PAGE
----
There is a current need for an infrared detection system for clinical use that will accurately and simultaneously assess absolute temperature, fluorescence and emissivity (or reflectivity) of an area of skin or other biological samples. To accomplish this goal, the imaging system must be capable of detecting infrared flux at various wavelengths for each pixel across the surface of interest.
Because of the costliness and attendant problems of multiple detector systems, the preferable system would comprise a single detector, arranged in a two-dimensional array, adapted to be modulated over wavelengths in the 5 μm through 15 μm range. Modulated single detectors can be arranged in a two-dimensional focal plane array thereby insuring efficient and accurate measurements of multiple values for each pixel of an image.
While an ideal imaging system would produce photon flux values across the full spectrum of infrared for each pixel, it is presently impossible to accomplish this goal efficiently and at a reasonable cost. The present invention, therefore, contemplates an imaging system adapted to adduce the spatial distribution of emissivity, true temperature and fluorescence over an area of interest by detecting changes in infrared flux across the 4 μm to 15 μm band as the spectrum is scanned with a "window" of known shape. The detected values may, through the use of known ratio analysis and deconvolution algorithms, be compared with the expected results for an ideal "black body" emitter. Those results, across a modulated narrower band, permit the isolation of the reason for any deviation from the ideal "black body" emitter across the 4-15 μm spectrum (i.e., deviations caused by fluorescence or reflectivity) which, in turn, enables the imaging system to function as a precise diagnostic tool without the aberrations or errors present in previous systems and to identify absolute temperature of the skin or other biological samples.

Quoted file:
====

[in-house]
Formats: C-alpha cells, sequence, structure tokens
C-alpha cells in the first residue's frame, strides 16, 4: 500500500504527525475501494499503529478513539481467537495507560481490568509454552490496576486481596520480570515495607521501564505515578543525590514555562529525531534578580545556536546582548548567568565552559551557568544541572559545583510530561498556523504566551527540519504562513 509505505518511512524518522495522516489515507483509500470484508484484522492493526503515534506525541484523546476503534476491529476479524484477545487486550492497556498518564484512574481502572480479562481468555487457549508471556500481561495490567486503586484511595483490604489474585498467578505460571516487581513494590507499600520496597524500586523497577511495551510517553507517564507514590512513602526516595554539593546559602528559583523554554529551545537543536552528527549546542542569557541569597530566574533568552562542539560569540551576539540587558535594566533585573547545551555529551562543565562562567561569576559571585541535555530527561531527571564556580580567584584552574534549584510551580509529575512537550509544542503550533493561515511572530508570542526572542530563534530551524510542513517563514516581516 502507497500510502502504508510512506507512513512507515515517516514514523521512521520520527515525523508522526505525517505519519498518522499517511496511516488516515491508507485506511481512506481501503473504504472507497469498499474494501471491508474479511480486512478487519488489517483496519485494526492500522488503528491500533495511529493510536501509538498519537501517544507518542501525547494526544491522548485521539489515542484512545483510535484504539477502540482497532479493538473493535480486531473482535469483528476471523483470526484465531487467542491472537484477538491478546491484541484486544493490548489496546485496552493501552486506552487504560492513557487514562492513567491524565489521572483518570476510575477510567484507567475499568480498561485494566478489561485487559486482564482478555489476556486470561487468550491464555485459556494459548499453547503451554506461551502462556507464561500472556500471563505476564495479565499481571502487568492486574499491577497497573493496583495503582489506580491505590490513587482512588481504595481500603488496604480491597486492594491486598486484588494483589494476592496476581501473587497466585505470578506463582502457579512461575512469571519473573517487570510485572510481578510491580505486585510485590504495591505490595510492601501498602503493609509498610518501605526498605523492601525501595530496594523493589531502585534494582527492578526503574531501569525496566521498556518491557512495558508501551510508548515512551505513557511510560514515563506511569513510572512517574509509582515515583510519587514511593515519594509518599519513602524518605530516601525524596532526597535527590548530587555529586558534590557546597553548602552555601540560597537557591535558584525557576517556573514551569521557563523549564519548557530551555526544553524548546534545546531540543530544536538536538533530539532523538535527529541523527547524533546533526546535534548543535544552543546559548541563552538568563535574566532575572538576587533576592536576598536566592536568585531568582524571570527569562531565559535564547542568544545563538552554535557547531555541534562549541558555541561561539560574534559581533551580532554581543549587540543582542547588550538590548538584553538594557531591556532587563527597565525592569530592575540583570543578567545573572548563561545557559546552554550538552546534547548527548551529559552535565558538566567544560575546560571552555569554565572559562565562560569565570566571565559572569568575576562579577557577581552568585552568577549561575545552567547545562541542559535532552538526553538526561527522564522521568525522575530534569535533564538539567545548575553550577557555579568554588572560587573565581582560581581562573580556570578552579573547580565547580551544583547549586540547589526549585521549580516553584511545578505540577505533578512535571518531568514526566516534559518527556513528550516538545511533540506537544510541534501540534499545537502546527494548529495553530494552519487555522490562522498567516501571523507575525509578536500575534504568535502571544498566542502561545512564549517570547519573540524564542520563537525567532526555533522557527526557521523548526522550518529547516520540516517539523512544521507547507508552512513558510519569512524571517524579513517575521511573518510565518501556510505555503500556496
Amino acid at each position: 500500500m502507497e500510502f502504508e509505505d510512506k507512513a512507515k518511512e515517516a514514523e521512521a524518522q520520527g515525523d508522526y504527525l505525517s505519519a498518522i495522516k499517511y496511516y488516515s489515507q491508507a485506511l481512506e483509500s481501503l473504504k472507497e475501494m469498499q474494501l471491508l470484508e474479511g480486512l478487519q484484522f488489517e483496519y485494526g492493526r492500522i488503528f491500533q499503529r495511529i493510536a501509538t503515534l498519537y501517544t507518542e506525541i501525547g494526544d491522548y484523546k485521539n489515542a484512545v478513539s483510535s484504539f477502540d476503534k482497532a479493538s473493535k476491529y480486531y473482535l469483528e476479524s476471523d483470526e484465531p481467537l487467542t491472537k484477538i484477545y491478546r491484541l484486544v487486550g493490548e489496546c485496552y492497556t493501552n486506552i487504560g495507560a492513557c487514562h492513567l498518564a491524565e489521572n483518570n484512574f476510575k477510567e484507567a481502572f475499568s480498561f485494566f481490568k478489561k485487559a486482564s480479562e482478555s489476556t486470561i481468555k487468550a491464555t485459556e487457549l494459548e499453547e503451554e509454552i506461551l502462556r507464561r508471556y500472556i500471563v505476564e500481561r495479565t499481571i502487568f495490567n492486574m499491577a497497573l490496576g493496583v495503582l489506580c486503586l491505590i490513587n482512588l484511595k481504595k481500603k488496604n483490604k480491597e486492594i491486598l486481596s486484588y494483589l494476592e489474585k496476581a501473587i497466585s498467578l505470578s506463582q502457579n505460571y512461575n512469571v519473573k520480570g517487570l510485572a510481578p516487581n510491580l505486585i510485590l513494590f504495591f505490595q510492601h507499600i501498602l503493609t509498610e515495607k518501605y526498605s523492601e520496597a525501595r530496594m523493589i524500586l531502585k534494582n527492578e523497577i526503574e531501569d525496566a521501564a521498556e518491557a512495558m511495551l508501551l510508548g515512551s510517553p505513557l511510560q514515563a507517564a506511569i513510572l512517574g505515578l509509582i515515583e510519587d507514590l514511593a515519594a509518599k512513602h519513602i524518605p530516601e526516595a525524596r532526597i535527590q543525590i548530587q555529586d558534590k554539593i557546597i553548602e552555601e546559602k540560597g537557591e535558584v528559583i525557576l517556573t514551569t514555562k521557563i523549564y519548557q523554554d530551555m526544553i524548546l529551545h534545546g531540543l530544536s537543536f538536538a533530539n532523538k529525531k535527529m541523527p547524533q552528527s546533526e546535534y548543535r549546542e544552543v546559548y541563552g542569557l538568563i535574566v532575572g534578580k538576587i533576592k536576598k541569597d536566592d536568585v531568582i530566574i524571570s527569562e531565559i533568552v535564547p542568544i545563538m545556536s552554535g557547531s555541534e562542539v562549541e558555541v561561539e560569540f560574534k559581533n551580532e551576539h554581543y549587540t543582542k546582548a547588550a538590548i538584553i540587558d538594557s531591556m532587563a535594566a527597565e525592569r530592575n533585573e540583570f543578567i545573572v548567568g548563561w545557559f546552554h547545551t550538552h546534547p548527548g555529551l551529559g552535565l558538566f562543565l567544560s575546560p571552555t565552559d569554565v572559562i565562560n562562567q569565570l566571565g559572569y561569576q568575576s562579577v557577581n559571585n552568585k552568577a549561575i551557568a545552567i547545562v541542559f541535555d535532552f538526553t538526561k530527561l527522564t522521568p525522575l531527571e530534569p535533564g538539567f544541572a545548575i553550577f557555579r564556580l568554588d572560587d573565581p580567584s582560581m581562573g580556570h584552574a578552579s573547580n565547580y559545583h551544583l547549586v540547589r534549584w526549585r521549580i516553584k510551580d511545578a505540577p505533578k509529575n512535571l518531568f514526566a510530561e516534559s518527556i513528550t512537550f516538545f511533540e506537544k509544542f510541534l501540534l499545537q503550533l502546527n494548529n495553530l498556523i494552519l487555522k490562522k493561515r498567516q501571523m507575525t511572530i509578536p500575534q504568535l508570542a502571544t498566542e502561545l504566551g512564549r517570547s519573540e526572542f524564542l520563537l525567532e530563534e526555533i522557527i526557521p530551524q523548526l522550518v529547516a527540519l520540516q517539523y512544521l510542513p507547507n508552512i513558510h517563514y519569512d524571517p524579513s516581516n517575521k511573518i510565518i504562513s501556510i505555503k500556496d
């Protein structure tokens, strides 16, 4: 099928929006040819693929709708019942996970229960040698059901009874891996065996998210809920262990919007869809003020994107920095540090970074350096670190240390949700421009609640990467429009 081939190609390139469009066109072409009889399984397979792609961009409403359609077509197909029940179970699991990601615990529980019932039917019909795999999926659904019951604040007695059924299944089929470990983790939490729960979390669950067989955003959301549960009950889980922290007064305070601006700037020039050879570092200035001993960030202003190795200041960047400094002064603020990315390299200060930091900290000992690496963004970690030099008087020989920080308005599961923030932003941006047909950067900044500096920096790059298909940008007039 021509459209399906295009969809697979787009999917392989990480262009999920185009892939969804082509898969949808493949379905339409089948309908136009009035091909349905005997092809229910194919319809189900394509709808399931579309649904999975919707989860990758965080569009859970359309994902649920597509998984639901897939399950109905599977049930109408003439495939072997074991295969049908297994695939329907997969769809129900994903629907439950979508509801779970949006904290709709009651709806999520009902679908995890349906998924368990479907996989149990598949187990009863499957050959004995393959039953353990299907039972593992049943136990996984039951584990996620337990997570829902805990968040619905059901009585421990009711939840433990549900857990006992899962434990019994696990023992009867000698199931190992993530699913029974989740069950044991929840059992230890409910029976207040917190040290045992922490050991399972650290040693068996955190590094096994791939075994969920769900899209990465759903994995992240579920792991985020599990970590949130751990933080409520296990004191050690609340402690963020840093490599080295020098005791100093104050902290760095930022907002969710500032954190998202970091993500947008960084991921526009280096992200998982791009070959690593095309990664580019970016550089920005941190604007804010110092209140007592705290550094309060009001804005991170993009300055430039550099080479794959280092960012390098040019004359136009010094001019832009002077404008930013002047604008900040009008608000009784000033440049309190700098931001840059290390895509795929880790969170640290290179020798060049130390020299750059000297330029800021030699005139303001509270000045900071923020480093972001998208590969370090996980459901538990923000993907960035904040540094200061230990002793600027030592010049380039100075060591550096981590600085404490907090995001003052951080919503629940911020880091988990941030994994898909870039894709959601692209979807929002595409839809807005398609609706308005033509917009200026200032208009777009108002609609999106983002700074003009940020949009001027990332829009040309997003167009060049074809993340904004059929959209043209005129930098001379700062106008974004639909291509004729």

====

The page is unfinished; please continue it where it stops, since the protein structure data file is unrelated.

At the outset, it should be clearly understood that like reference numerals are intended to identify the same structural elements, portions or surfaces consistently throughout the several drawing figures, as such elements, portions or surfaces may be further described or explained by the entire written specification, of which this detailed description is an integral part. Unless otherwise indicated, the drawings are intended to be read (e.g., cross-hatching, arrangement of parts, proportion, degree, etc.) together with the specification, and are to be considered a portion of the entire written description of this invention. As used in the following description, the terms "horizontal", "vertical", "left", "right", "up" and "down", as well as adjectival and adverbial derivatives thereof (e.g., "horizontally", "rightwardly", "upwardly", etc.), simply refer to the orientation of the illustrated structure as the particular drawing figure faces the reader. Similarly, the terms "inwardly" and "outwardly" generally refer to the orientation of a surface relative to its axis of elongation, or axis of rotation, as appropriate.
The present invention generally provides an apparatus and method for determining actual temperature, fluorescence and reflectivity (1-emissivity) of a surface, e.g., skin, from the detected distribution of infrared emissions across the 4-15 μm region of the surface of interest. From the detected values of emitted infrared flux, the invention contemplates the use of a computer and attendant algorithms to deconvolute the actual values of temperature, reflectivity and fluorescence of the surface by solving a series of simultaneous equations expressing the relationship among the variables and the infrared flux emitted from an ideal "black body" at a known temperature.